The concern of the Trading with the Enemy Act is with problems at once complicated and far-reaching in their repercussions. Instead of a carefully matured enactment, the legislation was a makeshift patchwork. Such legislation strongly counsels against literalness of application. It favors a wise latitude of construction in enforcing its purposes. Cf. Clark v. Uebersee Finanz-Korp., 332 U.S. 480 ; Markham v. Cabell, 326 U.S. 404 ; Silesian-American Corp. v. Clark, 332 U.S. 469 . 8 [342 U.S. 308, 320]
None of the considerations we have canvassed standing alone is conclusive in favor of the claimant. Perhaps none, by itself, would justify a decision in his favor. The cumulative effect, however, places such a decision well within the bounds of reasonable construction. We have said enough to show that the question is not free from doubt. On the balance, however, we think 39 is properly construed as applying only to those German and Japanese nationals otherwise ineligible to bring suit under 9 (a).
The judgment below is
[ Footnote 2 ] "SEC. 39. No property or interest therein of Germany, Japan, or any national of either such country vested in or transferred to any officer or agency of the Government at any time after December 17, 1941, pursuant to the provisions of this Act, shall be returned to former owners thereof or their successors in interest, and the United States shall not pay compensation for any such property or interest therein. The net proceeds remaining upon the completion of administration, liquidation, and disposition pursuant to the provisions of this Act of any such property or interest therein shall be covered into the Treasury at the earliest practicable date. Nothing in this section shall be construed to repeal or otherwise affect the operation of the provisions of section 32 of this Act or of the Philippine Property Act of 1946."
[ Footnote 3 ] See Statement of Hon. Robert Lansing, Secretary of State, Hearings before the House Committee on Interstate and Foreign Commerce on H. R. 4704, 65th Cong., 1st Sess. 3, 4. But see id., at 9. Assistant Attorney General Charles Warren, principal draftsman of the bill, testified that it had no application to Germans "domiciled" in this country. Id., at 34. And the House Report speaks of enemy status as being determined "not so much . . . by the nationality or allegiance of the individual, . . . as by his . . . commercial domicile or residence in enemy territory. The enemy domiciled or residing in the United States is not included . . . ." H. R. Rep. No. 85, 65th Cong., 1st Sess. 2.
[ Footnote 4 ] The validity of this construction is additionally suggested by the explanation in the Senate report of the parallel term of 2, "doing business within such territory." According to the report that meant "having a branch or agency actively conducting business within that country." S. Rep. No. 111, 65th Cong., 1st Sess. 4. That is to say, not "domiciled" in enemy territory by American corporation law standards, but having a substantial, not casual or transitory connection with it. See also Hearings before a Subcommittee of the Senate Committee on Commerce on H. R. 4960, 65th Cong., 1st Sess. 136-137.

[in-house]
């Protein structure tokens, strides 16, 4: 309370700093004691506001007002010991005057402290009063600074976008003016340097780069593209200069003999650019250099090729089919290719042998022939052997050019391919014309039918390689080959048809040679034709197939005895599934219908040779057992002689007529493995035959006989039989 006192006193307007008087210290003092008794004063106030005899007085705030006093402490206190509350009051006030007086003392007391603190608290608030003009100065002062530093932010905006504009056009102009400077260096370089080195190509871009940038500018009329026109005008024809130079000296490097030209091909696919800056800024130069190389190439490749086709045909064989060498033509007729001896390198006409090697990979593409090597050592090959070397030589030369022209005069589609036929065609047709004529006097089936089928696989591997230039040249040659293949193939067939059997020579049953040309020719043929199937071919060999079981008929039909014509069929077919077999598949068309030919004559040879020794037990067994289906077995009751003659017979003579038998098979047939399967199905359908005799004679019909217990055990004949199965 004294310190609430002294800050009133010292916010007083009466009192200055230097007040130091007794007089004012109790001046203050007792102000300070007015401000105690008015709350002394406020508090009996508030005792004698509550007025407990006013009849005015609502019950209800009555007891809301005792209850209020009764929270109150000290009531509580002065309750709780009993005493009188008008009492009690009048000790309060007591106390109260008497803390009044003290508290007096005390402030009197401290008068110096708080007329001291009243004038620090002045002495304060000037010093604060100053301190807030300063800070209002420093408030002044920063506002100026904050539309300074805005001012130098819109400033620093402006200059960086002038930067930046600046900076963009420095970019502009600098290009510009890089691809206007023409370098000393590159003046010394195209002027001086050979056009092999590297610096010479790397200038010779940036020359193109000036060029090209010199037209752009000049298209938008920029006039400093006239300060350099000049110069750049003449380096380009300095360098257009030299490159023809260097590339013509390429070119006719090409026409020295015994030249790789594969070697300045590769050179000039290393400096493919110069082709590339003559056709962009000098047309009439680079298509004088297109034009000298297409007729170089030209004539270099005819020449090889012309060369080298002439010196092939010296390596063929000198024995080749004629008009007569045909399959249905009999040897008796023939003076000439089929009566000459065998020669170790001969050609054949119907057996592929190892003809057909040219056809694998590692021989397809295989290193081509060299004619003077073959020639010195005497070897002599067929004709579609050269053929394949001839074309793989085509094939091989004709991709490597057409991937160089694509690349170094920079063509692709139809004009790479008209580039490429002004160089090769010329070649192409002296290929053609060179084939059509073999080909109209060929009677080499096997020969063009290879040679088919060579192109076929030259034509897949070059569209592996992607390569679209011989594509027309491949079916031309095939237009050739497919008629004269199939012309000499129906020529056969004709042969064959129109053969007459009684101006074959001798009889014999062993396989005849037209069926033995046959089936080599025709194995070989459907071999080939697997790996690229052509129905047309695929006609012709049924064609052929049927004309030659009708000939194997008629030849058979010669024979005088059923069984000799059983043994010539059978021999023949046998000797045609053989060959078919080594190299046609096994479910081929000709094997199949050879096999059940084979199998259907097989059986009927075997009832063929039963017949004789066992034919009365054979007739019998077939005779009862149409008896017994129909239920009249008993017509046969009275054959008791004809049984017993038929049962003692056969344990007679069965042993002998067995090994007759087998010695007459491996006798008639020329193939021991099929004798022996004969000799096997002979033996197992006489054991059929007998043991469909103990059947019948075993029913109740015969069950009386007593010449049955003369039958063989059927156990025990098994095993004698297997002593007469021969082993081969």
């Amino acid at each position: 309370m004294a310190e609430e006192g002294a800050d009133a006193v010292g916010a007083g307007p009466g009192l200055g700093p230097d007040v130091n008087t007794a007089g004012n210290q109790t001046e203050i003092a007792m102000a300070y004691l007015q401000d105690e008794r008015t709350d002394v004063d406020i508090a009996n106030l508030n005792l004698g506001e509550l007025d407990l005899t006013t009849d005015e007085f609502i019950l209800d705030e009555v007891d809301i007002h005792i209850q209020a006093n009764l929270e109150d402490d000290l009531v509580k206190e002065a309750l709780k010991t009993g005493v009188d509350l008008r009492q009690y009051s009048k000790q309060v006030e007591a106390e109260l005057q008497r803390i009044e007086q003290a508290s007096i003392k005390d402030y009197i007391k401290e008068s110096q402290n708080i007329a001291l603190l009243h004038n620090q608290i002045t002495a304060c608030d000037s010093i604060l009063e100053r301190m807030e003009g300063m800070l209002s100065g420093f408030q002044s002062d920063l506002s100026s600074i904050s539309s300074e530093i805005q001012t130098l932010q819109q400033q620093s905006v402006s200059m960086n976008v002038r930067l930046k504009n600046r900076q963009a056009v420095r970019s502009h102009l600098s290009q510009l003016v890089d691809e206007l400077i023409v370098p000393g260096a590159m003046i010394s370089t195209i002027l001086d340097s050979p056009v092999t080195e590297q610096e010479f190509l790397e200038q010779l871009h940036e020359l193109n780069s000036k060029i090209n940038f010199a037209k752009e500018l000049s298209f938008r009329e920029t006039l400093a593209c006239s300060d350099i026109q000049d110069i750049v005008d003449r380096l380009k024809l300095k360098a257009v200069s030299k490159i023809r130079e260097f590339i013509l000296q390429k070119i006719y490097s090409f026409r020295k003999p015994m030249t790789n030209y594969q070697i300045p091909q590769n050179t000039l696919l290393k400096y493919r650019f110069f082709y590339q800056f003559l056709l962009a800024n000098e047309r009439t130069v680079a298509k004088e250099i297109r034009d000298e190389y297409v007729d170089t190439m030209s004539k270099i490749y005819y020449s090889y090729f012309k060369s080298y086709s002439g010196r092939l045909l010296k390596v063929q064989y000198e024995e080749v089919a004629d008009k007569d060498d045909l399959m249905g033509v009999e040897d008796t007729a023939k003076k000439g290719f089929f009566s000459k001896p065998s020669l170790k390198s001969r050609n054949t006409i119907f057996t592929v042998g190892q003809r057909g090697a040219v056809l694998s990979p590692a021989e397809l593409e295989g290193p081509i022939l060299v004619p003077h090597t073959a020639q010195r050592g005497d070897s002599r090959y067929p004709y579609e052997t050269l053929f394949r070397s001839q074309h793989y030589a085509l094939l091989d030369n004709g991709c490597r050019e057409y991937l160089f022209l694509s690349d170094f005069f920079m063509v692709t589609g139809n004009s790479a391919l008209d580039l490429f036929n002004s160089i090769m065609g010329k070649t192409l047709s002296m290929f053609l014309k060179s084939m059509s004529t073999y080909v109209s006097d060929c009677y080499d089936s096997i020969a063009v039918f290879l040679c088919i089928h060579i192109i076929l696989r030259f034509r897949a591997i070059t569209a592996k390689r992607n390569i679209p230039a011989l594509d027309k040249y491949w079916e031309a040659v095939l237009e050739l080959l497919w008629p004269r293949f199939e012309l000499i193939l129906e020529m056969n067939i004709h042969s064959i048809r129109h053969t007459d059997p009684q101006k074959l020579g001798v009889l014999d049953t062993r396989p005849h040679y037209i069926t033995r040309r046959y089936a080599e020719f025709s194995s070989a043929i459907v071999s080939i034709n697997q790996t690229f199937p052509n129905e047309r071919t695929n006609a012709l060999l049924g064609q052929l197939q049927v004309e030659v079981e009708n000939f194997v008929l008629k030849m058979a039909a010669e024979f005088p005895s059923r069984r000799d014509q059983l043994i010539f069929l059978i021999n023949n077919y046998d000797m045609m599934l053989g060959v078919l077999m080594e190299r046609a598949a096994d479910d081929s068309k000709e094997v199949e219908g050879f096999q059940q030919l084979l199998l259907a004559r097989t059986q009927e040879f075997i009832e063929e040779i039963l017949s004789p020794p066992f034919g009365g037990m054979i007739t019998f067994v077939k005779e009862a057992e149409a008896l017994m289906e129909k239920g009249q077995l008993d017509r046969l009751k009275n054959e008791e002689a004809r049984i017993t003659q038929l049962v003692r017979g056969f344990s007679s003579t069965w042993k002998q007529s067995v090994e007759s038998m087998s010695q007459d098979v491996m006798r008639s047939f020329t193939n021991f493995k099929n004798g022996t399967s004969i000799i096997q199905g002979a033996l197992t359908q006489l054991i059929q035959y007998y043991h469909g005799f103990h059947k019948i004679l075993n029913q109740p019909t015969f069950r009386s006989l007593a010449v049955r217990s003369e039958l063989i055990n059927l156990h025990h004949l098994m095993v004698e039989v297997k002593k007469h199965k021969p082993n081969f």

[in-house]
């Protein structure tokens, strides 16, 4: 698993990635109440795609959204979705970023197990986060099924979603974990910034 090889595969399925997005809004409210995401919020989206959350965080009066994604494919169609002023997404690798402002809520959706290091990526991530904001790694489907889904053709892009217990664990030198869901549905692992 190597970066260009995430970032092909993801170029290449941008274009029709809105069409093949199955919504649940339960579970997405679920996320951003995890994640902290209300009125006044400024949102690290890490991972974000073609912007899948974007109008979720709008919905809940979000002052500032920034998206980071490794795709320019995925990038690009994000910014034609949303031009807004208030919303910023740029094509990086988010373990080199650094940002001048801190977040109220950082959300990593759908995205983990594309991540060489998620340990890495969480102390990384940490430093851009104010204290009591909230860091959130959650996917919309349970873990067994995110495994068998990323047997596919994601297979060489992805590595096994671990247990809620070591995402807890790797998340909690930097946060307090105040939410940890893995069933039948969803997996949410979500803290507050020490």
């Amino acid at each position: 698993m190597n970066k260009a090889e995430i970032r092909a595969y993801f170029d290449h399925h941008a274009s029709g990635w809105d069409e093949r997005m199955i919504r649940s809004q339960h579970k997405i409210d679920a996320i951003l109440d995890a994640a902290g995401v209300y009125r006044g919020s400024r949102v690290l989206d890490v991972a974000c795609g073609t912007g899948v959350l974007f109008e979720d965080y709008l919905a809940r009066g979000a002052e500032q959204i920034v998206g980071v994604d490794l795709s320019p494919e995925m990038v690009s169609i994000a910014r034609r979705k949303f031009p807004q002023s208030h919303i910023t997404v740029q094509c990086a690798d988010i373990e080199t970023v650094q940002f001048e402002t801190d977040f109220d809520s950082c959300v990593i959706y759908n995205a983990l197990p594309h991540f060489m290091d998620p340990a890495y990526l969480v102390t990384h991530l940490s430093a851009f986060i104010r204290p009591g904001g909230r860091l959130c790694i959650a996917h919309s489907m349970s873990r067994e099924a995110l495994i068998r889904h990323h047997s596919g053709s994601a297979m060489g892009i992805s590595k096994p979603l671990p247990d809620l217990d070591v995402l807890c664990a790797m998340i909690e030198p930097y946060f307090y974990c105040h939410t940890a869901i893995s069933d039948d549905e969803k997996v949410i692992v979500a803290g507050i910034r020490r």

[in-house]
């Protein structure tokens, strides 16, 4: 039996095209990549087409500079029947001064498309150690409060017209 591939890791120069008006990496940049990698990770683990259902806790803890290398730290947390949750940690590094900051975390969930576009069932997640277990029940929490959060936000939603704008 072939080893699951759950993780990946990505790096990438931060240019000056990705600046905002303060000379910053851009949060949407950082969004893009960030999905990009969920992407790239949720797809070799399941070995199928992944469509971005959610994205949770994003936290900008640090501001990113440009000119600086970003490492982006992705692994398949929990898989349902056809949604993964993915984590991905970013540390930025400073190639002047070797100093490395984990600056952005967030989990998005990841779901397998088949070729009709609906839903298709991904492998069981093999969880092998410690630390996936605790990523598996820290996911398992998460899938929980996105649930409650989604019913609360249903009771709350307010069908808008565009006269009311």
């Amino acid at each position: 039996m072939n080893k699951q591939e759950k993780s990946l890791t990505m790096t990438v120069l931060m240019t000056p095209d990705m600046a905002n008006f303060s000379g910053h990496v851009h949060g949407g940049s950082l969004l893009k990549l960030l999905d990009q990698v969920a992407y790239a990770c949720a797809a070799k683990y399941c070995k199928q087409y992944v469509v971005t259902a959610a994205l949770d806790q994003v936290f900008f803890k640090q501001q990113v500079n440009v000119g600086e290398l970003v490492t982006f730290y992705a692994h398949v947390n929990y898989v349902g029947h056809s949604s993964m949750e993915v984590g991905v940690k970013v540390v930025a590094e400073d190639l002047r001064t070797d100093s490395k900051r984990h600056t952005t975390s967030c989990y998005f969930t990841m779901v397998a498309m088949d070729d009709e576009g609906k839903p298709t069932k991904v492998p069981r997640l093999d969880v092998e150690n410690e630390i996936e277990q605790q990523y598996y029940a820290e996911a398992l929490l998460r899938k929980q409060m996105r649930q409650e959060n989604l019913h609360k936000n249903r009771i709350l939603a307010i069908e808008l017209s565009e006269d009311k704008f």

[ Footnote 5 ] H. R. Rep. No. 976, 80th Cong., 1st Sess. 2.
[ Footnote 6 ] The Resolution of July 2, 1921, terminating the state of war with Germany, provided that "All property of the Imperial German Government . . . and of all German nationals which . . . has . . . come into the possession or under control of . . . the United States . . . shall be retained . . . and no disposition thereof made, except as shall have been heretofore or specifically hereafter shall be provided by law." 42 Stat. 105, 106. By the Treaty of Versailles, art. 297 (d), "all the exceptional war measures, or measures of transfer . . . shall be considered as final and binding upon all persons." In art. 297 (i), Germany undertook "to compensate her nationals in respect of the sale or retention of their property, rights or interest in Allied or Associated States." The Treaty of Berlin, 42 Stat. 1939, 1940, incorporated these provisions of the Versailles Treaty, together with appendices defining "exceptional war measures" and cutting off the right of suit by German nationals against American officials on account of wartime action. An agreement of August 10, 1922, 42 Stat. 2200, established a Mixed Claims Commission to adjudicate claims of American nationals against Germany. Provisions for the return of vested property were made by successive amendments to 9. Finally, in the Settlement of War Claims Act, 45 Stat. 254, 270, Congress provided for the return of 80% of their vested property to German enemies who would waive their claims to the remaining 20%. Germany in a debt funding agreement of June 23, 1930, deposited bonds with the United States, payments on which were to be applied to the settlement of awards of the Mixed Claims Commission. When Germany defaulted on these payments, Congress, by Public Resolution No. 53 of June 27, 1934, 48 Stat. 1267, suspended all deliveries of property under the Settlement of War Claims Act to German nationals until Germany should clear up the arrears.